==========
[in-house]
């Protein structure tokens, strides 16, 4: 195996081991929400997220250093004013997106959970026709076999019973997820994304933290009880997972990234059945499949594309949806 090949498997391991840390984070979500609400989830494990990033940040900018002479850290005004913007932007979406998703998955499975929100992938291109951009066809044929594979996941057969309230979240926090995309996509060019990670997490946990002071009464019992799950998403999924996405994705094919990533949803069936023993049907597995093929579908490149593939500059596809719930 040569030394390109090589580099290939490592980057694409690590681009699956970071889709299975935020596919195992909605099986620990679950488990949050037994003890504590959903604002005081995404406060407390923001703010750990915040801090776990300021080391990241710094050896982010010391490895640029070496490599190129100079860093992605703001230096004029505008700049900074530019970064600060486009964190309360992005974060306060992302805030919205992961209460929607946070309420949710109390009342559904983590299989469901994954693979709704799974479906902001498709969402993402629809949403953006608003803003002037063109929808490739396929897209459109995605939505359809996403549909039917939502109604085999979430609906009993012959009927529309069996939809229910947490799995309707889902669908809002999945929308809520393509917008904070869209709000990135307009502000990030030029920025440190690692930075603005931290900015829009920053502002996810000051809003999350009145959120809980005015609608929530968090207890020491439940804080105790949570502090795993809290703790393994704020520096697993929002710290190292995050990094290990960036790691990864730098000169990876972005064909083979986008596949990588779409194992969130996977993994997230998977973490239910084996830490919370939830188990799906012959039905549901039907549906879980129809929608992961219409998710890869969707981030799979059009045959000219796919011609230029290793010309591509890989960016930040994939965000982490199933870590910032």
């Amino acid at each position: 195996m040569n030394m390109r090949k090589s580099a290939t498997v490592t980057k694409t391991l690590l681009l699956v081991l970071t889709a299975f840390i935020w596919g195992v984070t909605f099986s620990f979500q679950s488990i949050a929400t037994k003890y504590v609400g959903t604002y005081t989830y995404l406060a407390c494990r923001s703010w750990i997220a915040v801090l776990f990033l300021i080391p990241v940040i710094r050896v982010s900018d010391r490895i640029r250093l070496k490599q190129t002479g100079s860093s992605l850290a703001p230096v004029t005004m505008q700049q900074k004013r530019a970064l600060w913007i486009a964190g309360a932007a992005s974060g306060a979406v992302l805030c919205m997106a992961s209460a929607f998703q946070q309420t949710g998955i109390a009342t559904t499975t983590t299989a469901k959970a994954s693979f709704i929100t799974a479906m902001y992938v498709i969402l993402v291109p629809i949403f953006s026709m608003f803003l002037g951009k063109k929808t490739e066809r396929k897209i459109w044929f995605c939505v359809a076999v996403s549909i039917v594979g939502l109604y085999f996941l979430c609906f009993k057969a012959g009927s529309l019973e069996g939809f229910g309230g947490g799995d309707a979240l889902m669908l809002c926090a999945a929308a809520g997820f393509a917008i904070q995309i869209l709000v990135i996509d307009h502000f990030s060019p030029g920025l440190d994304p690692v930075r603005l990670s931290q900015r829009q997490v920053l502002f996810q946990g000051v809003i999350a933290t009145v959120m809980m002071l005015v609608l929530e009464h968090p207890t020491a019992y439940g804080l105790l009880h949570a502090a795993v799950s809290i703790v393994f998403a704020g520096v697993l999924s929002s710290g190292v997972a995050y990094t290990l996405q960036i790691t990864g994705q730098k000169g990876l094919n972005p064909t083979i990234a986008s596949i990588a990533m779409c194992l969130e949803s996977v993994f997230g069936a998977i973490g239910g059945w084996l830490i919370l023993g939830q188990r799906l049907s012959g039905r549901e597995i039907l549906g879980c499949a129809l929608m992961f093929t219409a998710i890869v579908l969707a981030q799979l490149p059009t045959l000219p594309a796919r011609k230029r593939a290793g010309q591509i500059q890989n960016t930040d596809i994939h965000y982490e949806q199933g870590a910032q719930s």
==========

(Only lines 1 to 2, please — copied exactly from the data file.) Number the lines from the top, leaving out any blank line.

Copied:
[in-house]
């Protein structure tokens, strides 16, 4: 195996081991929400997220250093004013997106959970026709076999019973997820994304933290009880997972990234059945499949594309949806 090949498997391991840390984070979500609400989830494990990033940040900018002479850290005004913007932007979406998703998955499975929100992938291109951009066809044929594979996941057969309230979240926090995309996509060019990670997490946990002071009464019992799950998403999924996405994705094919990533949803069936023993049907597995093929579908490149593939500059596809719930 040569030394390109090589580099290939490592980057694409690590681009699956970071889709299975935020596919195992909605099986620990679950488990949050037994003890504590959903604002005081995404406060407390923001703010750990915040801090776990300021080391990241710094050896982010010391490895640029070496490599190129100079860093992605703001230096004029505008700049900074530019970064600060486009964190309360992005974060306060992302805030919205992961209460929607946070309420949710109390009342559904983590299989469901994954693979709704799974479906902001498709969402993402629809949403953006608003803003002037063109929808490739396929897209459109995605939505359809996403549909039917939502109604085999979430609906009993012959009927529309069996939809229910947490799995309707889902669908809002999945929308809520393509917008904070869209709000990135307009502000990030030029920025440190690692930075603005931290900015829009920053502002996810000051809003999350009145959120809980005015609608929530968090207890020491439940804080105790949570502090795993809290703790393994704020520096697993929002710290190292995050990094290990960036790691990864730098000169990876972005064909083979986008596949990588779409194992969130996977993994997230998977973490239910084996830490919370939830188990799906012959039905549901039907549906879980129809929608992961219409998710890869969707981030799979059009045959000219796919011609230029290793010309591509890989960016930040994939965000982490199933870590910032």